MaHB / TV: The Biggest Losers

Esquire Malaysia + Esquire Singapore, November 2014

The Biggest Losers
More often than not, talent and hard work do not equal success.

By Sophia Goh

Say the word “inequality” in relation to the television industry (or entertainment at large), and the first things that come to mind will probably be the under-representation of ethnic and LGBT minorities in mainstream television shows, or the lack of women in film and television over in Hollywood. But that’s not what I’m going to talk about here. Rather, I want to bring your attention to something really important: the fact that Jon Hamm has been nominated for an Emmy Award seven times, and has never won.

Hamm has been playing Don Draper in Mad Men since 2007, which means he has been nominated every single year since the show started. Granted he is in a category – Outstanding Lead Actor in a Drama Series – that sees some seriously stiff competition; but surely his portrayal of Draper, that effortlessly suave yet inappropriate, often immoral son of a b***h who has inspired so many an entertainment editorial and lifestyle op-ed, deserved at least one win.

Hamm’s only consolation, should he choose to dwell on that, is that he is not alone. Here are three other actors who have also been nominated in the same Emmy category numerous times and come away empty-handed:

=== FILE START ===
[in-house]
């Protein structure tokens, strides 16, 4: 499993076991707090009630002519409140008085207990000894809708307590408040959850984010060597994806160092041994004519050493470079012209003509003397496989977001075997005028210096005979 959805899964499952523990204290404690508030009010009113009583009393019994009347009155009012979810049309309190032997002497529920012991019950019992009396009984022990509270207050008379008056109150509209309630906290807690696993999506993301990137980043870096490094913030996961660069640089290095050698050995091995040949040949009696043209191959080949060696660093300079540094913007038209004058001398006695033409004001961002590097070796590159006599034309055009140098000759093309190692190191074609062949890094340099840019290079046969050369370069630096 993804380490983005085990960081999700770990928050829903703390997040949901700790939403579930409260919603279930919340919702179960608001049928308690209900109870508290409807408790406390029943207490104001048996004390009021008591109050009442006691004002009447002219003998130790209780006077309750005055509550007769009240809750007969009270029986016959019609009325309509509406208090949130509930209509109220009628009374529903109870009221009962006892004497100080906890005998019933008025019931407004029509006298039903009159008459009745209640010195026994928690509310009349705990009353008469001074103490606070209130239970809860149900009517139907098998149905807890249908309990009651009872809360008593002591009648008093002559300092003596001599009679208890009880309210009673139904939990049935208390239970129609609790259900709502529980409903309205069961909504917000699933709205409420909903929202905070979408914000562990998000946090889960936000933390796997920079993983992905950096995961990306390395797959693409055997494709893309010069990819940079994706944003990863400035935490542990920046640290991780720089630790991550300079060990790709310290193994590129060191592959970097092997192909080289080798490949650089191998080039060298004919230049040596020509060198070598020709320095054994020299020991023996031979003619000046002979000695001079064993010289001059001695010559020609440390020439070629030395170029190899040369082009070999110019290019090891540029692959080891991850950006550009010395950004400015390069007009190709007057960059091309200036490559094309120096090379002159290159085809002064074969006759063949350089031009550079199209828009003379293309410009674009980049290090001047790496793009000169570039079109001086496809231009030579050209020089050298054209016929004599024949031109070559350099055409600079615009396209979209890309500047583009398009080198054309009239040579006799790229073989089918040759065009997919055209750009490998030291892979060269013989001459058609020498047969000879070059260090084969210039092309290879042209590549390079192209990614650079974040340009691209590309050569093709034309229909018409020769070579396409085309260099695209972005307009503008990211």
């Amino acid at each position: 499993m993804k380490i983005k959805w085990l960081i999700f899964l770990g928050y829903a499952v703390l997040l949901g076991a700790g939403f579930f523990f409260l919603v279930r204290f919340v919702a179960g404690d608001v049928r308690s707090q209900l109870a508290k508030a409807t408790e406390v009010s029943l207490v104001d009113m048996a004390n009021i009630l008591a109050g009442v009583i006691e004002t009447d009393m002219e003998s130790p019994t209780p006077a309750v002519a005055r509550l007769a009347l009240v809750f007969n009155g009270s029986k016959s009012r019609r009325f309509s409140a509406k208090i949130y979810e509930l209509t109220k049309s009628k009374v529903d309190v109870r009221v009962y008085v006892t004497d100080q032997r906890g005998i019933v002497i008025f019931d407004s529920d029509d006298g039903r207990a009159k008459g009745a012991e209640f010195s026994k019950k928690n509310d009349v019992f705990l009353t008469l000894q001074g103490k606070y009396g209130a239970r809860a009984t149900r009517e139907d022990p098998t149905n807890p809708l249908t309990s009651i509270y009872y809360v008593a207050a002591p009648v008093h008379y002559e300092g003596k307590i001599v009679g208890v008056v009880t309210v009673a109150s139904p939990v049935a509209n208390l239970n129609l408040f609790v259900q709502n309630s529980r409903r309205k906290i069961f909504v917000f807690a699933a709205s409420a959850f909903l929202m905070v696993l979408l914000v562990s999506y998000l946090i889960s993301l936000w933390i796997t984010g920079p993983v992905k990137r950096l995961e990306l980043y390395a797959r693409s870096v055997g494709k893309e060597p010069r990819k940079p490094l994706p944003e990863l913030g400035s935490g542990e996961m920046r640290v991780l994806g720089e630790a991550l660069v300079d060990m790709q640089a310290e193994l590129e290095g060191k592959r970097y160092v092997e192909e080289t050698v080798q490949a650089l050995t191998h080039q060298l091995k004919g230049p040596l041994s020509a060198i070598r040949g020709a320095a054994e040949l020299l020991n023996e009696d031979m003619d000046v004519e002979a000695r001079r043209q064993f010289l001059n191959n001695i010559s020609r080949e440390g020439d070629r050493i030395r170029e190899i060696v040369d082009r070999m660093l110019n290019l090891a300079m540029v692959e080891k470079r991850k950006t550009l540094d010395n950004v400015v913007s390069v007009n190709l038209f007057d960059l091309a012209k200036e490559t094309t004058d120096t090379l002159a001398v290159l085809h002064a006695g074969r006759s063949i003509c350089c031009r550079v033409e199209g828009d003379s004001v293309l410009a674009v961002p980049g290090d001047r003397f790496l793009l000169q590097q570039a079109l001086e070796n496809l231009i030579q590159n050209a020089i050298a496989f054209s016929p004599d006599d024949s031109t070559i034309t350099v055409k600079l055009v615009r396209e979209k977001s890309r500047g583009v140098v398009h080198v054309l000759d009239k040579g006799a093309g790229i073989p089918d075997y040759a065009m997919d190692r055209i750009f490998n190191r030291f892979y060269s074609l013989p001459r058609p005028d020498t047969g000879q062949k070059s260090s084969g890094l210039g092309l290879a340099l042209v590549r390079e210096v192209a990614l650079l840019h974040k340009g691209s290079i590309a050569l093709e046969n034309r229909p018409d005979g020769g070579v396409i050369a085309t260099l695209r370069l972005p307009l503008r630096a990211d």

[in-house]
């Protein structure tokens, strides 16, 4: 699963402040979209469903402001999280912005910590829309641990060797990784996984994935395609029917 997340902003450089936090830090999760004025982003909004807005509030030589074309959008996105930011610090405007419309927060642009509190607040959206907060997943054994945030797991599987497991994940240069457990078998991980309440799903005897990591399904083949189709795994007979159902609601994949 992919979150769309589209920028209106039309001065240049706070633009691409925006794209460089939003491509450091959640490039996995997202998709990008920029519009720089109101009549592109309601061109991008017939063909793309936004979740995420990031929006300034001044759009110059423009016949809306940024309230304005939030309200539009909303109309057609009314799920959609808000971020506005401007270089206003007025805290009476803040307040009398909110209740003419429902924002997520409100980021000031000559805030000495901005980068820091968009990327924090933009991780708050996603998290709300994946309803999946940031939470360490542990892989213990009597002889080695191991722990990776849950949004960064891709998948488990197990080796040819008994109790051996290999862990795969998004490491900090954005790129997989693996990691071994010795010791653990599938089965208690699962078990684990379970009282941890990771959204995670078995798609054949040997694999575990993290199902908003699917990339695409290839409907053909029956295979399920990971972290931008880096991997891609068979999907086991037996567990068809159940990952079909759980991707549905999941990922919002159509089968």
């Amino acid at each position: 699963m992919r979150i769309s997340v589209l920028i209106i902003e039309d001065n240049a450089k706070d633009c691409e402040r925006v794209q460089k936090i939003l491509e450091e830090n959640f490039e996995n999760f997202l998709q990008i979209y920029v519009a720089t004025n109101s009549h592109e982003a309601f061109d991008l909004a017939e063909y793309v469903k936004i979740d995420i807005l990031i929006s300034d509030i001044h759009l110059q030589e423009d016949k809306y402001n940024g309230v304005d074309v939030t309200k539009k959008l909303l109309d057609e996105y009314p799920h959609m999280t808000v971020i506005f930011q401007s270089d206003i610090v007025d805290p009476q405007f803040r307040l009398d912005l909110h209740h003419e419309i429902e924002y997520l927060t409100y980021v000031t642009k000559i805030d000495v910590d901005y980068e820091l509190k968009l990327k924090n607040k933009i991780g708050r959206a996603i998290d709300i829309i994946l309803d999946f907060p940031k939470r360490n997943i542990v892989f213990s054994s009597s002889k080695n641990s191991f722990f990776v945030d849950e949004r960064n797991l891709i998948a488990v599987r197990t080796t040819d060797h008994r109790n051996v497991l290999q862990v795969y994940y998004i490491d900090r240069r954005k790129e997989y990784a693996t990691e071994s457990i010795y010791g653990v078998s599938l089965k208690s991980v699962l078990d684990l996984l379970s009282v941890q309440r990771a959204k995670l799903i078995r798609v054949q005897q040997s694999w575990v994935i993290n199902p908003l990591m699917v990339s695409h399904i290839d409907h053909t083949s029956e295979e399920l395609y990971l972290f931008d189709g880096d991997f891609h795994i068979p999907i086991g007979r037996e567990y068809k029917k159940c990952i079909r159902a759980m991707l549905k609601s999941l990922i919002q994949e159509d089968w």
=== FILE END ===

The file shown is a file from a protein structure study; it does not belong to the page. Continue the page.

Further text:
1. Martin Sheen, as President Josiah ‘Jed’ Bartlet in The West Wing

My love for The West Wing and its ensemble cast is well known, but I do not stand alone in saying that Sheen, as arguably the most popular television US president in the past 20 years or more, should have won at least once out of the six times he was nominated.

2. Hugh Laurie, as Dr Gregory House in House MD

Also nominated six times is Laurie, whose complex, nuanced and no doubt challenging embodiment of Dr House made us love him and hate him many times over throughout the show’s eight season run. Laurie might have hung up that walking stick without winning a single Emmy, but at least he has two Golden Globes to show for it.

3. Michael C. Hall, as Dexter Morgan in Dexter

The idea that television audiences would sympathise with a serial killer, and actually root for his success (read: get away with murdering people week after week) is preposterous. But that’s exactly what Dexter achieved, due in large part to Hall’s understated, subtle portrayal. His five Emmy nominations (and one Golden Globe gong) for his work on Dexter is recognition enough of that, though a win would have been nice.

As for Hamm, with Mad Men commencing the final leg of its run in January 2015, all eyes are on Draper, who, by the way, is widely expected to meet his demise come series’ end. That gives Hamm one last shot at Emmy glory, at least as Don Draper, or risk being forever known as “that guy who keeps losing at the Emmys”. And who knows? An onscreen death just might be the sacrifice needed for him to finally nab that elusive trophy.

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